The Core Four ERISA Fiduciary Duties

In sports, the “core four” typically refers to the key contributors on a “dynasty” championship team—most notably Jeter, Pettitte, Posada, and Rivera on the Yankees in the late 90s and early 2000s. In employee benefits, the “core four” concept represents the fiduciary duties imposed by ERISA—a dynasty of sorts in its own right since 1974. These four fiduciary duties form the foundation for employer responsibilities as the ERISA plan “administrator” with respect to employee benefit plans.

ERISA Fiduciary Duty #1: The Duty of Loyalty (Exclusive Benefit Rule)

ERISA’s first and most prominent fiduciary duty requires employers to act solely in the interest of plan participants and beneficiaries with respect to any fiduciary function. Such actions must be for the exclusive purpose of providing benefits and paying plan expenses.

This duty is most commonly referred to as the “Exclusive Benefit Rule.” The DOL describes the Exclusive Benefit Rule as the “primary responsibility of fiduciaries” under ERISA. Courts have interpreted the Exclusive Benefit Rule to require fiduciaries to act with complete and undivided loyalty to the participants and beneficiaries, and that their fiduciary decisions be made with an “eye single” to those interests.

  • The J&J Connection: The breach of fiduciary duty claim brought in the J&J case does not appear to allege any self-dealing on the part of the company. In other words, there is no allegation that the company put its own interests ahead of the interests of plan participants, for example, to enrich the company through excessive plan payments for prescription drugs and other related products in which J&J has a revenue interest as a pharmaceutical corporation. Rather, the focus of the complaint is on J&J’s alleged failure to prudently monitor the plan’s prescription drug costs to ensure they were reasonable, as required to administer the plan in the best interest of plan participants.

Plan fiduciaries should treat the Exclusive Benefit Rule as the guiding North Star that should be the first reference point when making discretionary determinations in plan management and administration. The “Is this action in the best interests of participants?” question should undergird any good fiduciary pathway and be an omnipresent focus for fiduciaries when performing any fiduciary function.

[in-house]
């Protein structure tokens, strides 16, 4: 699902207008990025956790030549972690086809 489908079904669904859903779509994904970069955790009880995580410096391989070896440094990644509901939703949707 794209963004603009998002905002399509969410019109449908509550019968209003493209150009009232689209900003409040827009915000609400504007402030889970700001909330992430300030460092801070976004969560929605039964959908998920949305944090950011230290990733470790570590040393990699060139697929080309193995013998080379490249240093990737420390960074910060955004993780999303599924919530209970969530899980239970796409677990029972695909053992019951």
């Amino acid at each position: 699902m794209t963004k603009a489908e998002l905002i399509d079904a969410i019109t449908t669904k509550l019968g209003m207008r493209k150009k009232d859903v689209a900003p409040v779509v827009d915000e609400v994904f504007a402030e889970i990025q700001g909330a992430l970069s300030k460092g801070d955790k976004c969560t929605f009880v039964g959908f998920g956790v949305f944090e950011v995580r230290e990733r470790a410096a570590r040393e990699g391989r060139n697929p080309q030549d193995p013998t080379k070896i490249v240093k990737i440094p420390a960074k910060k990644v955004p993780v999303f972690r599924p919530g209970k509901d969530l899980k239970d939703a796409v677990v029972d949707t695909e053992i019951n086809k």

Exclusive Benefit Rule Common Application Example: MLR Rebates

One common area where the Exclusive Benefit Rule is more explicitly at the forefront is with respect to medical loss ratio (MLR) rebates from insurance carriers, or other similar carrier rebates to the employer. The DOL has interpreted the application of the Exclusive Benefit Rule to MLR rebates in Technical Release 2011-04, treating such rebates as plan assets under ERISA to the extent they are attributable to employee contributions.

The DOL provides employers with three options for allocating these plan assets in a manner consistent with the Exclusive Benefit Rule. These fiduciary considerations also govern the timing restrictions to make such plan asset allocations (generally three months of receipt) and whether former participants must be included in such allocations (generally required unless the cost of distribution exceeds the amount of the rebate itself).

Exclusive Benefit Rule Common Application Example: Health FSA Forfeitures

Another common area where employers directly confront limitations imposed by the Exclusive Benefit Rule is in the context of health FSA experience gains caused by employee forfeitures. In other words, where the total health FSA contributions exceed the total health FSA reimbursements for the plan year. This will occur where the health FSA forfeitures (employee failures to submit qualifying expenses sufficient to meet their contributions) are higher than the health FSA losses (employees terminating mid-year with an overspent account) for the plan year.

In this situation, the Exclusive Benefit Rule likely prevents employers from allocating health FSA experience gains from forfeitures to fund the administrative expenses of another employee benefit such as the employer’s health plan, dependent care FSA, wellness program, lifestyle spending account, or commuter benefits. Applying the health FSA experience gains to other benefits would likely breach the Exclusive Benefit Rule because not all of the health FSA participants would be participants in those other benefits, and therefore the funds would not be used for the exclusive benefit of the health FSA participants.